I’ve gathered more of their music over the years, still find myself listening to the Archers of Loaf’s All the Nation’s Airports and am stoked to see a where a serious song writer’s taken his craft.

Tunesday: The Gourds

Today I bring the first installment of an idea I had, Tunesday. Get it, Tuesday + tunes = Tunesday? OK, not the most ingenious idea I’ve ever had, but since getting my iPhone, I’ve been listening to a lot more music since it’s always with me. And subsequently, I thought it’d be nice to feature some of my favorite bands, as a nice little break for anyone who wanders through, or follows me on Twitter.

First up in the installment is The Gourds. One of my all time favorite bands, especially live, I thought it would be appropriate to feature them as they’ve got a new album out, Haymaker!.

The Gourds hail from Austin, TX, and for the casual listener, might characterize them as country, however their sound is definitely more than that, despite the types of instruments they play. (Ironically enough, I’ve chosen an in store performance of a new track, Country Love to feature from YouTube).

I would simply characterize their sound as “feel good”, albeit with a definite Alt-Country/Americana bend.

I was first turned onto the Gourds about 10 years ago by my friend Sandy. Soon there after, I found a copy of their second album, Stadium Blitzer in a thrift store of all places, but it wasn’t until she started working at Munich Records and gave me a copy of Bolsa de Agua that I really saw the light. I must have played that album straight through 5 times that first night. Hallelujah Shine is still one of my all time favorite songs.

Since then, through the beauty of Emusic and Munich Records, I’ve been able to collect all of their albums, and each has been a treat to listen to. That said, their aforementioned release, Haymaker! is their best since Bolsa de Agua in my opinion.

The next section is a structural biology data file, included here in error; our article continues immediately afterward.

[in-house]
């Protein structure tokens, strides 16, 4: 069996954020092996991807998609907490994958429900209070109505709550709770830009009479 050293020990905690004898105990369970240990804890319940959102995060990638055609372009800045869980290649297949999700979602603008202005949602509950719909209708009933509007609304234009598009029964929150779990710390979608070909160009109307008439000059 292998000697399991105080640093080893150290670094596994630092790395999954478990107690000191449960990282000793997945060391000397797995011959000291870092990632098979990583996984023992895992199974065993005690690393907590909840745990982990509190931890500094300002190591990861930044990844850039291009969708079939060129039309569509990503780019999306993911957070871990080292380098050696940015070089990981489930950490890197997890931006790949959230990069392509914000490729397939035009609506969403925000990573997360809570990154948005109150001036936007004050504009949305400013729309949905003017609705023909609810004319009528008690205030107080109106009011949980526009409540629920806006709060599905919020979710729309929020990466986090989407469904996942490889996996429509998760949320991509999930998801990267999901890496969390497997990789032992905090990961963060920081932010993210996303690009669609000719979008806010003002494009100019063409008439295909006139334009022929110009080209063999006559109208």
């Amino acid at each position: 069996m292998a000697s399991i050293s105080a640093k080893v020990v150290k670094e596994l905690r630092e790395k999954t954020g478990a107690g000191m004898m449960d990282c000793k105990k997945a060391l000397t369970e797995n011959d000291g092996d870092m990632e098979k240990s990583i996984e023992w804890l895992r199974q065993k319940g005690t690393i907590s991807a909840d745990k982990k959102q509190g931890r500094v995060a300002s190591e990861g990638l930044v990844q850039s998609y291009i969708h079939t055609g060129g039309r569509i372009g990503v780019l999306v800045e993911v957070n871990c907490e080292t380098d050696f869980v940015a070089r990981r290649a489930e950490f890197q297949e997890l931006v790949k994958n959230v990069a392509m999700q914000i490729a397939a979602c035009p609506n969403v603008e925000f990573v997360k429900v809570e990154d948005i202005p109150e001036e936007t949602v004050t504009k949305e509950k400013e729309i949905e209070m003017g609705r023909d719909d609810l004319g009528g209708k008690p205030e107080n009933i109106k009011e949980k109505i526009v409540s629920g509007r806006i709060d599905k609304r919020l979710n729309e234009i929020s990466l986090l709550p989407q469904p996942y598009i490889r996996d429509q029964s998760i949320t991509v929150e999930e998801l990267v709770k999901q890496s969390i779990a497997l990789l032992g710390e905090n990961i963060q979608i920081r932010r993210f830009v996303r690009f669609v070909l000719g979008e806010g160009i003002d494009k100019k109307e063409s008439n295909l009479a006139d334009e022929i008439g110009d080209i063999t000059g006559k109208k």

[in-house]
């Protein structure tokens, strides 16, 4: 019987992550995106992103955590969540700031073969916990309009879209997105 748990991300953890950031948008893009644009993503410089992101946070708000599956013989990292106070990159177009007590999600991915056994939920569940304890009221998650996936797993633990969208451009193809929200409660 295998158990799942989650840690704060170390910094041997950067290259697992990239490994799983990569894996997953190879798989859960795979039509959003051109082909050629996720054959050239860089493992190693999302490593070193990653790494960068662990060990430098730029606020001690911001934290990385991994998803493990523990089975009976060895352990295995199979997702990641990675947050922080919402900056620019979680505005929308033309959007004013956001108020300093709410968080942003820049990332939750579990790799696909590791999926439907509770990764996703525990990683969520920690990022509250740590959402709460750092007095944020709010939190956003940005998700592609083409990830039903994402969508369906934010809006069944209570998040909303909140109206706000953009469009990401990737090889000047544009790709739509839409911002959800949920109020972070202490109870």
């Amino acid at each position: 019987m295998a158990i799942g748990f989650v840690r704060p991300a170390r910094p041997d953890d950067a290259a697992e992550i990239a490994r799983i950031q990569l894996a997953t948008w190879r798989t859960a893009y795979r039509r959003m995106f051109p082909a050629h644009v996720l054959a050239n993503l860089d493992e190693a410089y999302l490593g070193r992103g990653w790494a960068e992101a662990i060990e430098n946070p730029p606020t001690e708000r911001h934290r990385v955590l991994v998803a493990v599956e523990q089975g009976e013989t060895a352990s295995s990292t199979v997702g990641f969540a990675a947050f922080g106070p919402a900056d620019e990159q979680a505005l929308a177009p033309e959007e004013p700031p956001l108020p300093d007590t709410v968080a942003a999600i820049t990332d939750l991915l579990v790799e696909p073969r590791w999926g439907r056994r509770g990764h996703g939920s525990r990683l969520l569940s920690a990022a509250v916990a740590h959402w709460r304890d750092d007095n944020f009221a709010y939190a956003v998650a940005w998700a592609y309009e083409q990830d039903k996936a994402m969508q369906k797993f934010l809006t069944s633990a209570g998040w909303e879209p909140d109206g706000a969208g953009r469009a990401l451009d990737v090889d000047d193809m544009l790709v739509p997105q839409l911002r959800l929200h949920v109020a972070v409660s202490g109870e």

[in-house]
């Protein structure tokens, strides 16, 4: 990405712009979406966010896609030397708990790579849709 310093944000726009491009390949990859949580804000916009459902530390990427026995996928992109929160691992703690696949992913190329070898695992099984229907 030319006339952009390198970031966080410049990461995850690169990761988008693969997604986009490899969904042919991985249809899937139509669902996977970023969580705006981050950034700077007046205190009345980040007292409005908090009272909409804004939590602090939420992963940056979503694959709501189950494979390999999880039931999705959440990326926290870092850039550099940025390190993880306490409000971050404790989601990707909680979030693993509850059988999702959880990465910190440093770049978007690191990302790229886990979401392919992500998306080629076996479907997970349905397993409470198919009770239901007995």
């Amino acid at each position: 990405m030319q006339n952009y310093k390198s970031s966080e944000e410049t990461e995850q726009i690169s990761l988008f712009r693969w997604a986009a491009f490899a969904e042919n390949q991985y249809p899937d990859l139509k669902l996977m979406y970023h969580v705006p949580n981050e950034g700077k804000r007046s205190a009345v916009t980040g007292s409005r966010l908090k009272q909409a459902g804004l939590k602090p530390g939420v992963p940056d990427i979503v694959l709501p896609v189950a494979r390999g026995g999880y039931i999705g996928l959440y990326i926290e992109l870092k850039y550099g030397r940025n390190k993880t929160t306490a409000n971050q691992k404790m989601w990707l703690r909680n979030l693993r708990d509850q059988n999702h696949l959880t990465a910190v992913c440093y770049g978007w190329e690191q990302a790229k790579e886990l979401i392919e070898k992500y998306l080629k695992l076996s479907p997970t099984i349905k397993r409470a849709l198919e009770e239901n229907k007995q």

If you’d like a invite to emusic for a trial membership and 50 free downloads (you’ll have to give a CC#, but they don’t charge until after the first month), leave a comment with the email address you’d like it sent to, and I”ll send one your way. Shameless confession – you can do a trial membership without the invite from me, but if you were to sign up with emusic after the trial via invite, I’d get a 50 song credit.

Favorite Album of 2008: The Gaslight Anthem’s The ’59 Sound

The '59 SoundFirst, let me reiterate, it’s my favorite album of 2008, not a declaration that’s the best album of the year. From the opening crackles of the old skool sound of a needle on vinyl on Great Expectations to the melancholy anthem-esque The Backseat, The ‘59 Sound is just a great listen all the way through.

The album is ripe with all the things I turn to in the music I listen to regularly—whiskey and cigarette tinged vocals, driving bass lines, and jangly guitar riffs. The subject of the lyrics tend to revolve around mortality, regret, and lost loves, without ever sounding like there’s no chance for redemption.

But every slow mans song
Is a night I’d like to spend with you
Just twisting the night away

From Cassanova, Baby!